COLLEGE PARK (8/19/19) — Several University of Maryland Philip Merrill College of Journalism Ph.D. students, faculty members and alumni received awards during the Association for Education in Journalism and Mass Communication conference this month in Toronto.

Student Alison Burns won top student paper for the Scholastic Journalism Division and also won second place in the History Division for “Long Run: How Nick News with Linda Ellerbee Stayed on TV for 25 Years.” She received honorable mention for her paper “FACTS about Fake News: A Media Literacy Workshop Strategy Connecting Colleges and Communities.”

Student Sohana Nasrin received the research award from the Media Management, Economics and Entrepreneurship Division.

Along with Assistant Professor Krishnan Vasudevan, Nasrin and fellow student Bobbie Foster earned second place in the top faculty paper award competition in the Critical & Cultural Studies Division for “Hacking Culture Not Code: Qualitative Analysis of How the Russian Government Used Facebook Social Ads During the 2016 Presidential Election.”

Ph.D. student Alison Burns (center) with Merrill College Dean Lucy A. Dalglish (right) after winning top student paper for the Scholastic Journalism Division.

Additionally, student Hoa Nguyen presented his paper, “In Modi’s Vision and Performance, Yoga Turned a Global Media Spectacle or a Tool for Nationalism.” 

Merrill College faculty members were also active throughout the conference.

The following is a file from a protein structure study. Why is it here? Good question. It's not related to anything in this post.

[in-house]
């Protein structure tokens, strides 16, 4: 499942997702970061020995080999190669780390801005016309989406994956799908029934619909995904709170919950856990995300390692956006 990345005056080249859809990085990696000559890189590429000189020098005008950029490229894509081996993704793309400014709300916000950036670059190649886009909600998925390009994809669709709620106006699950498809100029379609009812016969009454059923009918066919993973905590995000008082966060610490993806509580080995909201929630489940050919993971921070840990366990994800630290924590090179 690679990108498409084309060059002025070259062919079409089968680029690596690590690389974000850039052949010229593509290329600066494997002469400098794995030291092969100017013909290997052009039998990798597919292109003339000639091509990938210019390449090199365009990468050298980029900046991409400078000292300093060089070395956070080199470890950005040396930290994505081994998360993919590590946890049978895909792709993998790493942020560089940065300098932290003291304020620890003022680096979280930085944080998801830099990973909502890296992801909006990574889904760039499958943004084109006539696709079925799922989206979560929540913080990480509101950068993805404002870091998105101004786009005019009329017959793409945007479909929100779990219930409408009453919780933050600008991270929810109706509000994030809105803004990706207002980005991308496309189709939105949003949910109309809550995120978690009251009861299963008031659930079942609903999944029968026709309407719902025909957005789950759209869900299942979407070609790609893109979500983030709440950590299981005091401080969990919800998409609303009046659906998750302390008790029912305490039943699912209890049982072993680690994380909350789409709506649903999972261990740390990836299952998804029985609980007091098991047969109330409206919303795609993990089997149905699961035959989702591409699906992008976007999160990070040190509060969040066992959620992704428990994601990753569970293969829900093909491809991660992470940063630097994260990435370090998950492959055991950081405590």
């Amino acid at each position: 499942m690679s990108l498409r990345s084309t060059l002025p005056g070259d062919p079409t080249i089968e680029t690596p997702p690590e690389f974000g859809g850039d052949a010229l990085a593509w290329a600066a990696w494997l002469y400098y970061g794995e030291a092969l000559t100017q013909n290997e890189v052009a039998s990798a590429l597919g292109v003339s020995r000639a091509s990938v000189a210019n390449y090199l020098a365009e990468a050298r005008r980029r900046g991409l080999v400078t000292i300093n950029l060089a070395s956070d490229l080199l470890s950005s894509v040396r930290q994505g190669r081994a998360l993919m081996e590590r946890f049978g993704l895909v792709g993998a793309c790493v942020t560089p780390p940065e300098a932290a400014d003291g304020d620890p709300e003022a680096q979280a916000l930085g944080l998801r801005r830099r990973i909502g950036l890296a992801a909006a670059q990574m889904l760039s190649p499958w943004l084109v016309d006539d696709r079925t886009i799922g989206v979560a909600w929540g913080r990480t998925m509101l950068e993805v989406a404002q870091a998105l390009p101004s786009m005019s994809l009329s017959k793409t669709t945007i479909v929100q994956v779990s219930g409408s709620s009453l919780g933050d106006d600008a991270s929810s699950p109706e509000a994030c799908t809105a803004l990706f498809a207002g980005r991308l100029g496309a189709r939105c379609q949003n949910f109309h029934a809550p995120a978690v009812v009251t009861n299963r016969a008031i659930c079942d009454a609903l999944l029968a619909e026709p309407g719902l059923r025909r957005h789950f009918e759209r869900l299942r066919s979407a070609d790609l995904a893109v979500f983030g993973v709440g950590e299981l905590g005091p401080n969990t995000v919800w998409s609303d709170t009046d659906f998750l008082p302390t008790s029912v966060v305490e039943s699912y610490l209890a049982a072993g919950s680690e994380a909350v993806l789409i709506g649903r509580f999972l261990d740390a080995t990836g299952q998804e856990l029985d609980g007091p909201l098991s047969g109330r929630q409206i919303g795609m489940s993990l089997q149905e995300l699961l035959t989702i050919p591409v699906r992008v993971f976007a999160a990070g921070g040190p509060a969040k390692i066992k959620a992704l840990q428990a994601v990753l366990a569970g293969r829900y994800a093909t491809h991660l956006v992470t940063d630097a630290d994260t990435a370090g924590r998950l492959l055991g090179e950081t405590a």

Vasudevan won an award from the Mass Communication and Society division for top reviewer for the faculty research competition.

Professor Linda Steiner served as a discussant on a panel hosted by the Commission on the Status of Women and for the Mass Communication in Society Division, co-authored a paper titled “Who Broke it First: How News of Sexual Misconduct in US Academia Reaches the Public” for a research session hosted by the Commission on the Status of Women and served as a panelist for a session by the Commission on the Status of Women titled “How to talk to students and faculty about sexual harassment in academia?”

Associate Professor Kalyani Chadha was a panelist for a joint session titled “Big Questions for International Communication in the Era of Globalization: Paradigm, Theories, and Approaches,” for the International Communication and Communication Theory and Methodologies divisions.

Alumna Pallavi Guha (right) with Associate Professor Kalyani Chadha.

Meanwhile, Pallavi Guha, a Ph.D. alumna, won the The Nafziger-White-Salwen Dissertation Award. The award has since 1984 recognized the best Ph.D. dissertation in the field of mass communication. 

Also at AEJMC, Ph.D. alumnae Stine Eckert and Karin Assmann won the Mary Ann Yodelis Smith Award for Feminist Scholarship for a research project on women in newsroom leadership.